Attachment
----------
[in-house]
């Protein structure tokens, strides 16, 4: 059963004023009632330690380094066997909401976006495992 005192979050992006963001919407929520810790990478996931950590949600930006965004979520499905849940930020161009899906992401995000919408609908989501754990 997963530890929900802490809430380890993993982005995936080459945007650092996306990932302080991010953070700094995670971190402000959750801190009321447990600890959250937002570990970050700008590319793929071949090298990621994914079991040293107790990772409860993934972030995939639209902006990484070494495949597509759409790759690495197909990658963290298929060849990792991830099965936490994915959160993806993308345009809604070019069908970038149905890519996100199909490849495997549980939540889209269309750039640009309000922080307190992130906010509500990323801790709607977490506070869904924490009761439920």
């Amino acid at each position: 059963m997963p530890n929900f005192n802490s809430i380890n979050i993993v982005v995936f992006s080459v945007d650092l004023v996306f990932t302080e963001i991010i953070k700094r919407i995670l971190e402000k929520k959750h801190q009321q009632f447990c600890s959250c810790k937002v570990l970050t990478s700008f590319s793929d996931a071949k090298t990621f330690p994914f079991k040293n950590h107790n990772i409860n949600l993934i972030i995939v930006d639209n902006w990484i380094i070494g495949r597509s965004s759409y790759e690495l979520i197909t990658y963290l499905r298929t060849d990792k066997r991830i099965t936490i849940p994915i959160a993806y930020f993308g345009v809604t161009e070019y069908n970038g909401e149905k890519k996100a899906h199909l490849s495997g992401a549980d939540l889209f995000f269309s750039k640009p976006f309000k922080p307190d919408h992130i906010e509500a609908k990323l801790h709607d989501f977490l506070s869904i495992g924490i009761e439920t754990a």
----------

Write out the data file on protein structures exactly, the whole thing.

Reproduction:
[in-house]
């Protein structure tokens, strides 16, 4: 059963004023009632330690380094066997909401976006495992 005192979050992006963001919407929520810790990478996931950590949600930006965004979520499905849940930020161009899906992401995000919408609908989501754990 997963530890929900802490809430380890993993982005995936080459945007650092996306990932302080991010953070700094995670971190402000959750801190009321447990600890959250937002570990970050700008590319793929071949090298990621994914079991040293107790990772409860993934972030995939639209902006990484070494495949597509759409790759690495197909990658963290298929060849990792991830099965936490994915959160993806993308345009809604070019069908970038149905890519996100199909490849495997549980939540889209269309750039640009309000922080307190992130906010509500990323801790709607977490506070869904924490009761439920």
């Amino acid at each position: 059963m997963p530890n929900f005192n802490s809430i380890n979050i993993v982005v995936f992006s080459v945007d650092l004023v996306f990932t302080e963001i991010i953070k700094r919407i995670l971190e402000k929520k959750h801190q009321q009632f447990c600890s959250c810790k937002v570990l970050t990478s700008f590319s793929d996931a071949k090298t990621f330690p994914f079991k040293n950590h107790n990772i409860n949600l993934i972030i995939v930006d639209n902006w990484i380094i070494g495949r597509s965004s759409y790759e690495l979520i197909t990658y963290l499905r298929t060849d990792k066997r991830i099965t936490i849940p994915i959160a993806y930020f993308g345009v809604t161009e070019y069908n970038g909401e149905k890519k996100a899906h199909l490849s495997g992401a549980d939540l889209f995000f269309s750039k640009p976006f309000k922080p307190d919408h992130i906010e509500a609908k990323l801790h709607d989501f977490l506070s869904i495992g924490i009761e439920t754990a």